Appearing before the court did not disappoint. The justices lived up to their reputation of being extremely engaging, insightful, and friendly to the students.

“We are so lucky that we are able to have to opportunity to appear before the Wyoming Supreme Court,” says Cremer. “They were very welcoming and I learned a lot in the small window of time I spent before them.”

Cremer felt that the experience was extremely validating for the three years spent learning, working, and improving during law school – an appropriate and refreshing way to tie everything together while still under the umbrella of the law school.

“It was fun to know that no matter how real you can make your moot problems, there is nothing like actually representing a client with a real case,” he says. “It is different than trying to impress a professor and get a grade when there is someone else’s life on the line. In that respect it was an honor and a privilege.”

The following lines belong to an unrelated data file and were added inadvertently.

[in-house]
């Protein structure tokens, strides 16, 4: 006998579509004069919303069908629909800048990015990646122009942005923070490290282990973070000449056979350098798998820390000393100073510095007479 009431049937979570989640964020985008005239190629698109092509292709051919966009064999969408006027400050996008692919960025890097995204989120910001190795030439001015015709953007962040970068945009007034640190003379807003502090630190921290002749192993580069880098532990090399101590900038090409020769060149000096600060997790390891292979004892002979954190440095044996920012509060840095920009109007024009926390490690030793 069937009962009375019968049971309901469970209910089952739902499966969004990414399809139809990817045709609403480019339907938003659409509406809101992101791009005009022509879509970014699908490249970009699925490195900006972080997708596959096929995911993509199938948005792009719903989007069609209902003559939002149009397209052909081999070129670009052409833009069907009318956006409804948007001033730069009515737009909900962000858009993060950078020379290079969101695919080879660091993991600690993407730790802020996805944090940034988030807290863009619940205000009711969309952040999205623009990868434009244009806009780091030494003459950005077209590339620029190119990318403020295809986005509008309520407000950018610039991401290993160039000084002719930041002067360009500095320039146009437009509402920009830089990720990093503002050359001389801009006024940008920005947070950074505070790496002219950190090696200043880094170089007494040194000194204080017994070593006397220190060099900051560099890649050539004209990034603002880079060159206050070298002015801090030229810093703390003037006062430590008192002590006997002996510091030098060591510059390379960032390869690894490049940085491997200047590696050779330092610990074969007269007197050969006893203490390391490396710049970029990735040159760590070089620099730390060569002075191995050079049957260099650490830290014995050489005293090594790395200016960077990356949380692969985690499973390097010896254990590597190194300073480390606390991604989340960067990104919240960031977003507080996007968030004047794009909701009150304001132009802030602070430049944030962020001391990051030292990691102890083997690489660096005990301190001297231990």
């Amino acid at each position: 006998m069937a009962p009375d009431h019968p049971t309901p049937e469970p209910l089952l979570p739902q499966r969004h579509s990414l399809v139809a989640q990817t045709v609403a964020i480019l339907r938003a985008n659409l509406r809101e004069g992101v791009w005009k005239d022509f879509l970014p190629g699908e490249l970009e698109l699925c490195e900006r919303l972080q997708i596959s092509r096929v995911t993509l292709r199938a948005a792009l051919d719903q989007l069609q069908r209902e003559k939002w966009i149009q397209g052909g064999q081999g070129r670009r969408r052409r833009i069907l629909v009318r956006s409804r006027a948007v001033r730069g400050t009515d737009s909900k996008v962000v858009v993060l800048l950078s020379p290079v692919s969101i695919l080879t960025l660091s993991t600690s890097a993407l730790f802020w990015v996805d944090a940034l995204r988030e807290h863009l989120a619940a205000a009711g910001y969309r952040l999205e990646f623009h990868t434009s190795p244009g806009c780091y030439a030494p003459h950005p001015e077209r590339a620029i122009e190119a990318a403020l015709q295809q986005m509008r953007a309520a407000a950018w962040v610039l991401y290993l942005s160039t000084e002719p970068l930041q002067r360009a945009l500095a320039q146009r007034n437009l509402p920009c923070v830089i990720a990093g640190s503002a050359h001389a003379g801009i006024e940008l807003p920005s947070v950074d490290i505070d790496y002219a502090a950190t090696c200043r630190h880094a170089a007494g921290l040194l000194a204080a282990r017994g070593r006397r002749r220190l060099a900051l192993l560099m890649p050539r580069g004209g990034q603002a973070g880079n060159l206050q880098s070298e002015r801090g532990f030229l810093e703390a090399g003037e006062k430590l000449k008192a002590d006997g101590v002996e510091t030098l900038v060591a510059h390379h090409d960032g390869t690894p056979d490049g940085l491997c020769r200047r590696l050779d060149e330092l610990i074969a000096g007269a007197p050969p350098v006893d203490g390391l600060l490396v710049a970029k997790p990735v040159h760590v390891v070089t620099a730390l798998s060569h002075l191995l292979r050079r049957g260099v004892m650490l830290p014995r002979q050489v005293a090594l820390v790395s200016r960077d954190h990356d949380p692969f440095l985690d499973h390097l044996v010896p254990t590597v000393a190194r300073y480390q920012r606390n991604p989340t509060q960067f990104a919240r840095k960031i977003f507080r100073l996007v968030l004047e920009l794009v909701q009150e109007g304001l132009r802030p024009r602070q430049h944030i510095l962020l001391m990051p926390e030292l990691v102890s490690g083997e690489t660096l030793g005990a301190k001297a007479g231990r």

For Professor McLane, the sentiments shared by Cremer are exactly why we have the clinics.

“This is why we are here. It’s practicing law, while you are in law school,” explains McLane. “This is the ultimate experiential learning opportunity for any student. In fact, many practicing attorneys will never appear before the Wyoming Supreme Court, so to get this experience and exposure at this point in their education is invaluable.”

resentencingIn addition to the Supreme Court arguments, Cremer and Williams joined forces on a major juvenile resentencing case that has been part of the Defender Aid Clinic for the past four years.